“Across the country people are playing their part in the fight against the virus by staying home for the next 12 weeks, to protect themselves, others and the NHS. But many of those shielding will need our support to do that, and by signing up to be an NHS Volunteer Responder, people who are well can do their bit too.
“This is one of those once-in-a-lifetime moments where a single action from one person can be the difference between life and death for another, and simple acts of kindness are going to make all the difference in keeping some of the most vulnerable people well and out of hospital.
“NHS staff are pulling out all the stops to ensure those who need care receive it, and creating a bank of helpers that they can call upon to support their most vulnerable patients through this difficult time is going to be invaluable, so I would urge anyone who can to sign up as an NHS Volunteer Responder today.”
Volunteers joining the NHS scheme will need to undertake background checks that are appropriate to the roles that they sign up for. All volunteers registering on the app will need to upload identity documents, driving license (for any driving related tasks), confirmation that they have insurance (if applicable) and any other role-related information.
Stay at home
Perhaps the simplest of all ways to show gratitude, but undoubtedly the most effective. It’s a difficult and confusing time but the advice is clear and simple – to keep our distance and stay at home, to avoid spreading infection and to prevent the NHS from becoming overwhelmed.
And, if you listen to no one else about what the NHS is facing, listen to Dr Jack, who spoke to Tom Swarbrick on LBC.
“It is beyond me why people don’t see what they are creating by just continuing to go out. We’re treating the people who got infected two weeks ago and we’re getting full.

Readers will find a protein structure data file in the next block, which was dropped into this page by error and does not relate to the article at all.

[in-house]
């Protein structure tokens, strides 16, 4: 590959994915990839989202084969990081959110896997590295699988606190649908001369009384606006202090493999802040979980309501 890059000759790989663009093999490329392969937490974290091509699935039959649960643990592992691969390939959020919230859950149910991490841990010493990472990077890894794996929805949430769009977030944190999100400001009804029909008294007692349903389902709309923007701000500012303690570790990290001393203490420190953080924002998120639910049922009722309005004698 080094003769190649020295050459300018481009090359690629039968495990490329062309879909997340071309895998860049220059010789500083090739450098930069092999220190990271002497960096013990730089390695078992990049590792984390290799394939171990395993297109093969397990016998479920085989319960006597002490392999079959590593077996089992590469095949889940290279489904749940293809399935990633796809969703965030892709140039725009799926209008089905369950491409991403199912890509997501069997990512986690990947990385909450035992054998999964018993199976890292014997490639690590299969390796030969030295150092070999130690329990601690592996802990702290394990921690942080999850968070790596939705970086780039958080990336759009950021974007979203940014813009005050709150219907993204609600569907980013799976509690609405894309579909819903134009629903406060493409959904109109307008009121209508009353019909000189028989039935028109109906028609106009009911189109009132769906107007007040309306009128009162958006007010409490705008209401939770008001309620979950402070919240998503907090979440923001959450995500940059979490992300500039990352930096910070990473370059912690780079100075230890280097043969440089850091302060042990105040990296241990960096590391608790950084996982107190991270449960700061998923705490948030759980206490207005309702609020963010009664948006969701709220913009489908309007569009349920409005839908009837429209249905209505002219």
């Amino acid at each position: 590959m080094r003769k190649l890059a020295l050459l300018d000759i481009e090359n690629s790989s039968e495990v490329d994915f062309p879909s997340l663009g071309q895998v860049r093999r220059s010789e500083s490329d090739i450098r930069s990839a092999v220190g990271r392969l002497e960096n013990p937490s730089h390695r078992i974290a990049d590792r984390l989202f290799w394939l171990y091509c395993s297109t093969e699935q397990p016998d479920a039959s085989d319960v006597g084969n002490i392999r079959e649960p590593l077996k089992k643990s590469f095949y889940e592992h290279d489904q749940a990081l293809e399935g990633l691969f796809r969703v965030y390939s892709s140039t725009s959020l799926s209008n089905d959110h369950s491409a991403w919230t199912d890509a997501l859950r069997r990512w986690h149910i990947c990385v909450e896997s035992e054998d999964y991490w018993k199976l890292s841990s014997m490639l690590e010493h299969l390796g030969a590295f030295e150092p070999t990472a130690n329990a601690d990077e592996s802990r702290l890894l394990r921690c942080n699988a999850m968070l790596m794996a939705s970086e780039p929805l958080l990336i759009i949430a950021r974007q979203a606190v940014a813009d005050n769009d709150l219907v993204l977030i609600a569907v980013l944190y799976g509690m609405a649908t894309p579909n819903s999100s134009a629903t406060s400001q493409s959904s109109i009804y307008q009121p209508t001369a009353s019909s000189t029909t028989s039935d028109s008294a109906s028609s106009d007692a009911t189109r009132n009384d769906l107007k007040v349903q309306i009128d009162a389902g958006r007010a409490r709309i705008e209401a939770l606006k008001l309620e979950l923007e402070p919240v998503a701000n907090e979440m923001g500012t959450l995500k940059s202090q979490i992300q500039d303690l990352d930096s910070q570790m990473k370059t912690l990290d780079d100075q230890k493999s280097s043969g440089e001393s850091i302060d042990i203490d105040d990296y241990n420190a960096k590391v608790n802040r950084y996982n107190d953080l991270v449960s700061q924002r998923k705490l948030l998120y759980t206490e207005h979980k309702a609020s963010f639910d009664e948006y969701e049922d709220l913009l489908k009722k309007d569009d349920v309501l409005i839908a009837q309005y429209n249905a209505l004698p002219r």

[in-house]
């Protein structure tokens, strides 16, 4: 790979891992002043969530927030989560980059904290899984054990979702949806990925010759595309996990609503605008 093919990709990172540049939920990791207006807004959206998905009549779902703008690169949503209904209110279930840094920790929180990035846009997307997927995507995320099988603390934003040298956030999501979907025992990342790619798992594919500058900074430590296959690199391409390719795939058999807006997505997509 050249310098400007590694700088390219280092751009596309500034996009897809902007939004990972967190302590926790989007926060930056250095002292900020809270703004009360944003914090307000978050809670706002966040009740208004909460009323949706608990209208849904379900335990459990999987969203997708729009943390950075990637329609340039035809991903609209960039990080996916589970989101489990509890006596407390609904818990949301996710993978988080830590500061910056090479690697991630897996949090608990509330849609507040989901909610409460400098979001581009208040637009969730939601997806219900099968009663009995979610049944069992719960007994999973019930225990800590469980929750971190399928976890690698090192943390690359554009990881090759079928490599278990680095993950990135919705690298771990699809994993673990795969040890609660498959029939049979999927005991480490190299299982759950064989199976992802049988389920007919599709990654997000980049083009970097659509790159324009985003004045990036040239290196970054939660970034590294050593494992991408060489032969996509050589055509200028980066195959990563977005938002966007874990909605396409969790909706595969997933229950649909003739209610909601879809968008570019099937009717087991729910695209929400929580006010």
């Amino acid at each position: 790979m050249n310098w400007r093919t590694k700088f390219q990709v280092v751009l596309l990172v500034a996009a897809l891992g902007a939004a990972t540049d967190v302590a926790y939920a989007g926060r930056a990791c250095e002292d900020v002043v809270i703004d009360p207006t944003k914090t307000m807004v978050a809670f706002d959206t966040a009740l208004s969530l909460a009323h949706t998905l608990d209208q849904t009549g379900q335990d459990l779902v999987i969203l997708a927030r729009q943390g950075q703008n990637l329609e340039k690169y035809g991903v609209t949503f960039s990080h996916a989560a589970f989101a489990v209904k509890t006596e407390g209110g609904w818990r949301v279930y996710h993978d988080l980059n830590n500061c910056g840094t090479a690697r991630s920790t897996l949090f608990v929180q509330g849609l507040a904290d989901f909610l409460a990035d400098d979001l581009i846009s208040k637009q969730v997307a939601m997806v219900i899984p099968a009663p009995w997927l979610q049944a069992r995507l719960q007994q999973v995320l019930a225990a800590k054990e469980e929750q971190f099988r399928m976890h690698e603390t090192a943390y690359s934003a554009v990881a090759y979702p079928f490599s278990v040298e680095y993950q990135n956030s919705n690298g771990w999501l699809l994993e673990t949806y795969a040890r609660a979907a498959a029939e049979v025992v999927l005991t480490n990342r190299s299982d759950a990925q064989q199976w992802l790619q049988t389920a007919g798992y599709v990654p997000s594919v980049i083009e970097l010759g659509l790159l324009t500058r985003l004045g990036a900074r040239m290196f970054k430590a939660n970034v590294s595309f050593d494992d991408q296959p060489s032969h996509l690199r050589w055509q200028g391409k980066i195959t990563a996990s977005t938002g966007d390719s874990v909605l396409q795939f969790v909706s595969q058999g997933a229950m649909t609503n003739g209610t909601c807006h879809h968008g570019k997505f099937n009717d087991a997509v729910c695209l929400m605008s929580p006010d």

“The only way this virus stops is if we stop touching each other, keep two metres away from each other, wash our hands and just not touch anybody.
“We’re a generation of people who have strived to make our lives so that we can basically function from a sofa. You can sit and watch Netflix, sit and watch Sky, order everything on Amazon, order anything on Ocado, you don’t need to go out.
“You know, when we were at war, people were lying about their ages, lying about their health so that they could go into battle and fight and die for our country. All we are asking is for you to go and sit on your sofa. That’s what people are being asked to do, that’s it.”
And, when you put it like that, it really is quite simple.
So, stay at home: join the nation in clapping for our carers on 26 March and consider becoming a volunteer responder for the NHS. Otherwise, sit on your sofa, keep your distance from others and help to keep our NHS heroes as safe as possible.
We want to thank all the amazing NHS staff helping us through this difficult time. If you work for the NHS, we are offering free back copies of Happiful magazine for you and your team. Please email us on [email protected] to claim yours.